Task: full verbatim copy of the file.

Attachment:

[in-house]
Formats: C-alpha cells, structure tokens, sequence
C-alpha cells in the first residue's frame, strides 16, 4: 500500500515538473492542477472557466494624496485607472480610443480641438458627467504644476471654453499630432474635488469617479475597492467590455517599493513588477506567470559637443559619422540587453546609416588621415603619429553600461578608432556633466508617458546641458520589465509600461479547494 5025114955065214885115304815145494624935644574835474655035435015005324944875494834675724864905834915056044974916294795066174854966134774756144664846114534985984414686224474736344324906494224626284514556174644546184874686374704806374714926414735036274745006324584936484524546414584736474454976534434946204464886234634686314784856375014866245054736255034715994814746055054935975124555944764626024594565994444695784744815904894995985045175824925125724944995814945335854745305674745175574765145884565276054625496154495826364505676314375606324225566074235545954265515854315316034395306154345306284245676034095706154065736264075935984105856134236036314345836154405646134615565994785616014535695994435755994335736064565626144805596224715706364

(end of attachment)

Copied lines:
[in-house]
Formats: C-alpha cells, structure tokens, sequence
C-alpha cells in the first residue's frame, strides 16, 4: 500500500515538473492542477472557466494624496485607472480610443480641438458627467504644476471654453499630432474635488469617479475597492467590455517599493513588477506567470559637443559619422540587453546609416588621415603619429553600461578608432556633466508617458546641458520589465509600461479547494 5025114955065214885115304815145494624935644574835474655035435015005324944875494834675724864905834915056044974916294795066174854966134774756144664846114534985984414686224474736344324906494224626284514556174644546184874686374704806374714926414735036274745006324584936484524546414584736474454976534434946204464886234634686314784856375014866245054736255034715994814746055054935975124555944764626024594565994444695784744815904894995985045175824925125724944995814945335854745305674745175574765145884565276054625496154495826364505676314375606324225566074235545954265515854315316034395306154345306284245676034095706154065736264075935984105856134236036314345836154405646134615565994785616014535695994435755994335736064565626144805596224715706364